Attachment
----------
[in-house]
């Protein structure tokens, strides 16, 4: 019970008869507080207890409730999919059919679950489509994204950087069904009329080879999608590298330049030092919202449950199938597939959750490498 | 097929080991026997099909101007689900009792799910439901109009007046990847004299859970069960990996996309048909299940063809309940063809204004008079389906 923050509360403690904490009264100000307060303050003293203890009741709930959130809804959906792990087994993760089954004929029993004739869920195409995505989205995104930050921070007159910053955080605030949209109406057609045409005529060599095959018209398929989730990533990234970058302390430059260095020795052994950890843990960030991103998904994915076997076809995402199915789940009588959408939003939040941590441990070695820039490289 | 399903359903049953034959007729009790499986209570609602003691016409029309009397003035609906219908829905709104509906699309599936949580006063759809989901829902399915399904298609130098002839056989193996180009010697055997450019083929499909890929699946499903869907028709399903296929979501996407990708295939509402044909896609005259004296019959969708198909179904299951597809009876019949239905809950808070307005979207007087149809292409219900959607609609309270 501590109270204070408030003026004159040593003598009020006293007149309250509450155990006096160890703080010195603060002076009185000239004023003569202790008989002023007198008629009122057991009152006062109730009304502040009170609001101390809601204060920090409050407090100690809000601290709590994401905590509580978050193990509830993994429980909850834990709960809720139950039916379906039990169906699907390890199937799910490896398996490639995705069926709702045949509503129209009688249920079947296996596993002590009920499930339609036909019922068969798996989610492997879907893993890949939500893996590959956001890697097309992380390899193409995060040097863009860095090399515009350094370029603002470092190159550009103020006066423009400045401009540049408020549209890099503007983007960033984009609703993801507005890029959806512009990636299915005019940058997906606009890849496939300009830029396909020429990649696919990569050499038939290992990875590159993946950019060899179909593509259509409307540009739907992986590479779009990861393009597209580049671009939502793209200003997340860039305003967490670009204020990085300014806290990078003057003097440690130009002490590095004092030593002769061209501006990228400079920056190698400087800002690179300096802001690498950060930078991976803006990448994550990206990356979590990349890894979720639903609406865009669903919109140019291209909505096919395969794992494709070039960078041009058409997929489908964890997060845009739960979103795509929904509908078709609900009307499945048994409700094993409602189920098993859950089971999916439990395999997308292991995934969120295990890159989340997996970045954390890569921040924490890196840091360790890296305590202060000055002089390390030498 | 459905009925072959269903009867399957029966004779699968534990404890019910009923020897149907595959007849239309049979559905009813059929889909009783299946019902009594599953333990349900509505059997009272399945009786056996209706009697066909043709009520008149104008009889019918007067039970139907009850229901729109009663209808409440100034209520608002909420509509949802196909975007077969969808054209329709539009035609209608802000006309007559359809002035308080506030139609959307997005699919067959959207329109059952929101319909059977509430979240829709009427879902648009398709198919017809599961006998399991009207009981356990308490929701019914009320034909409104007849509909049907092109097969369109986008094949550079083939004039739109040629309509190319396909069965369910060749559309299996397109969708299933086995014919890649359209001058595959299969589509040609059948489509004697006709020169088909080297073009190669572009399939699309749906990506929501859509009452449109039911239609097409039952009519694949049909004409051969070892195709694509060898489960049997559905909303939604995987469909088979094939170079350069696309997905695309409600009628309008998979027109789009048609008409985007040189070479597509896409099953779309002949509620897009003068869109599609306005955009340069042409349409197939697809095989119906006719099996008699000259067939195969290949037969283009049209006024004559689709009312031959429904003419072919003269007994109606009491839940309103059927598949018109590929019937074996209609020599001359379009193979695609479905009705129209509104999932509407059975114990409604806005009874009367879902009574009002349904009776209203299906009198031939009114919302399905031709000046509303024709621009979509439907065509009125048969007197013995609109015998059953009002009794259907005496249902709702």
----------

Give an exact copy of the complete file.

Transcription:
[in-house]
């Protein structure tokens, strides 16, 4: 019970008869507080207890409730999919059919679950489509994204950087069904009329080879999608590298330049030092919202449950199938597939959750490498 | 097929080991026997099909101007689900009792799910439901109009007046990847004299859970069960990996996309048909299940063809309940063809204004008079389906 923050509360403690904490009264100000307060303050003293203890009741709930959130809804959906792990087994993760089954004929029993004739869920195409995505989205995104930050921070007159910053955080605030949209109406057609045409005529060599095959018209398929989730990533990234970058302390430059260095020795052994950890843990960030991103998904994915076997076809995402199915789940009588959408939003939040941590441990070695820039490289 | 399903359903049953034959007729009790499986209570609602003691016409029309009397003035609906219908829905709104509906699309599936949580006063759809989901829902399915399904298609130098002839056989193996180009010697055997450019083929499909890929699946499903869907028709399903296929979501996407990708295939509402044909896609005259004296019959969708198909179904299951597809009876019949239905809950808070307005979207007087149809292409219900959607609609309270 501590109270204070408030003026004159040593003598009020006293007149309250509450155990006096160890703080010195603060002076009185000239004023003569202790008989002023007198008629009122057991009152006062109730009304502040009170609001101390809601204060920090409050407090100690809000601290709590994401905590509580978050193990509830993994429980909850834990709960809720139950039916379906039990169906699907390890199937799910490896398996490639995705069926709702045949509503129209009688249920079947296996596993002590009920499930339609036909019922068969798996989610492997879907893993890949939500893996590959956001890697097309992380390899193409995060040097863009860095090399515009350094370029603002470092190159550009103020006066423009400045401009540049408020549209890099503007983007960033984009609703993801507005890029959806512009990636299915005019940058997906606009890849496939300009830029396909020429990649696919990569050499038939290992990875590159993946950019060899179909593509259509409307540009739907992986590479779009990861393009597209580049671009939502793209200003997340860039305003967490670009204020990085300014806290990078003057003097440690130009002490590095004092030593002769061209501006990228400079920056190698400087800002690179300096802001690498950060930078991976803006990448994550990206990356979590990349890894979720639903609406865009669903919109140019291209909505096919395969794992494709070039960078041009058409997929489908964890997060845009739960979103795509929904509908078709609900009307499945048994409700094993409602189920098993859950089971999916439990395999997308292991995934969120295990890159989340997996970045954390890569921040924490890196840091360790890296305590202060000055002089390390030498 | 459905009925072959269903009867399957029966004779699968534990404890019910009923020897149907595959007849239309049979559905009813059929889909009783299946019902009594599953333990349900509505059997009272399945009786056996209706009697066909043709009520008149104008009889019918007067039970139907009850229901729109009663209808409440100034209520608002909420509509949802196909975007077969969808054209329709539009035609209608802000006309007559359809002035308080506030139609959307997005699919067959959207329109059952929101319909059977509430979240829709009427879902648009398709198919017809599961006998399991009207009981356990308490929701019914009320034909409104007849509909049907092109097969369109986008094949550079083939004039739109040629309509190319396909069965369910060749559309299996397109969708299933086995014919890649359209001058595959299969589509040609059948489509004697006709020169088909080297073009190669572009399939699309749906990506929501859509009452449109039911239609097409039952009519694949049909004409051969070892195709694509060898489960049997559905909303939604995987469909088979094939170079350069696309997905695309409600009628309008998979027109789009048609008409985007040189070479597509896409099953779309002949509620897009003068869109599609306005955009340069042409349409197939697809095989119906006719099996008699000259067939195969290949037969283009049209006024004559689709009312031959429904003419072919003269007994109606009491839940309103059927598949018109590929019937074996209609020599001359379009193979695609479905009705129209509104999932509407059975114990409604806005009874009367879902009574009002349904009776209203299906009198031939009114919302399905031709000046509303024709621009979509439907065509009125048969007197013995609109015998059953009002009794259907005496249902709702």